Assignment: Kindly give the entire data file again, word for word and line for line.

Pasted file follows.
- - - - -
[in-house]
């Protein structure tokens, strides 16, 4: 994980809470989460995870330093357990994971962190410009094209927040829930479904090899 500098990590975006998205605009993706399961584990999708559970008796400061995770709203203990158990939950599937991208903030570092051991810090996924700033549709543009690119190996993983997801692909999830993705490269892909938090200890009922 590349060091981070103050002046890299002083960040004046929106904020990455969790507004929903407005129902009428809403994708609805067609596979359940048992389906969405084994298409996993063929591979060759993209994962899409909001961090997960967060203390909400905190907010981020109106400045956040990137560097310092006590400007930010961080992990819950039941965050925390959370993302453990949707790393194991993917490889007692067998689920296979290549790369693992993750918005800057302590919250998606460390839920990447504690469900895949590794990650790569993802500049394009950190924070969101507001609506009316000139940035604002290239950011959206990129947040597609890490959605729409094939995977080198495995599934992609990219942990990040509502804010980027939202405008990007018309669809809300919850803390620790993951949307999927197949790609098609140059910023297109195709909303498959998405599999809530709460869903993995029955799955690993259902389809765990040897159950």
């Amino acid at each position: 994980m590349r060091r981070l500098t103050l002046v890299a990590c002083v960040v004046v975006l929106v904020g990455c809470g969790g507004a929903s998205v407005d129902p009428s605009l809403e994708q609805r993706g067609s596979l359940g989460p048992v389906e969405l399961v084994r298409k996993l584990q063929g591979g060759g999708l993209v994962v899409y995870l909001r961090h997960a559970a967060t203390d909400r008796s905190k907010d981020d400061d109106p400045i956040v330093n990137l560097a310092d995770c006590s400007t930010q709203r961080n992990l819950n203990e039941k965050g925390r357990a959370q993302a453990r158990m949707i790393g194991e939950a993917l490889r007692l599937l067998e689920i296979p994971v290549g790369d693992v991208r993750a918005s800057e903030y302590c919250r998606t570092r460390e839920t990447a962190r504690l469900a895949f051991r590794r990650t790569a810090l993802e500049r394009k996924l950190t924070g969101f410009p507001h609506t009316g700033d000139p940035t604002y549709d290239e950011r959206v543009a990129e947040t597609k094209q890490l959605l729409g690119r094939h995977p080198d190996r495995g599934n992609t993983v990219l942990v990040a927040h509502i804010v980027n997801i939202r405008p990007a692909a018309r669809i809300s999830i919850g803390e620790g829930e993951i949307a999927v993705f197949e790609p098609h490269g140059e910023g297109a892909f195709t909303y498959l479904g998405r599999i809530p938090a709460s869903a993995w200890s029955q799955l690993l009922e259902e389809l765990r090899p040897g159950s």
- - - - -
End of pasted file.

[in-house]
């Protein structure tokens, strides 16, 4: 994980809470989460995870330093357990994971962190410009094209927040829930479904090899 500098990590975006998205605009993706399961584990999708559970008796400061995770709203203990158990939950599937991208903030570092051991810090996924700033549709543009690119190996993983997801692909999830993705490269892909938090200890009922 590349060091981070103050002046890299002083960040004046929106904020990455969790507004929903407005129902009428809403994708609805067609596979359940048992389906969405084994298409996993063929591979060759993209994962899409909001961090997960967060203390909400905190907010981020109106400045956040990137560097310092006590400007930010961080992990819950039941965050925390959370993302453990949707790393194991993917490889007692067998689920296979290549790369693992993750918005800057302590919250998606460390839920990447504690469900895949590794990650790569993802500049394009950190924070969101507001609506009316000139940035604002290239950011959206990129947040597609890490959605729409094939995977080198495995599934992609990219942990990040509502804010980027939202405008990007018309669809809300919850803390620790993951949307999927197949790609098609140059910023297109195709909303498959998405599999809530709460869903993995029955799955690993259902389809765990040897159950």
């Amino acid at each position: 994980m590349r060091r981070l500098t103050l002046v890299a990590c002083v960040v004046v975006l929106v904020g990455c809470g969790g507004a929903s998205v407005d129902p009428s605009l809403e994708q609805r993706g067609s596979l359940g989460p048992v389906e969405l399961v084994r298409k996993l584990q063929g591979g060759g999708l993209v994962v899409y995870l909001r961090h997960a559970a967060t203390d909400r008796s905190k907010d981020d400061d109106p400045i956040v330093n990137l560097a310092d995770c006590s400007t930010q709203r961080n992990l819950n203990e039941k965050g925390r357990a959370q993302a453990r158990m949707i790393g194991e939950a993917l490889r007692l599937l067998e689920i296979p994971v290549g790369d693992v991208r993750a918005s800057e903030y302590c919250r998606t570092r460390e839920t990447a962190r504690l469900a895949f051991r590794r990650t790569a810090l993802e500049r394009k996924l950190t924070g969101f410009p507001h609506t009316g700033d000139p940035t604002y549709d290239e950011r959206v543009a990129e947040t597609k094209q890490l959605l729409g690119r094939h995977p080198d190996r495995g599934n992609t993983v990219l942990v990040a927040h509502i804010v980027n997801i939202r405008p990007a692909a018309r669809i809300s999830i919850g803390e620790g829930e993951i949307a999927v993705f197949e790609p098609h490269g140059e910023g297109a892909f195709t909303y498959l479904g998405r599999i809530p938090a709460s869903a993995w200890s029955q799955l690993l009922e259902e389809l765990r090899p040897g159950s």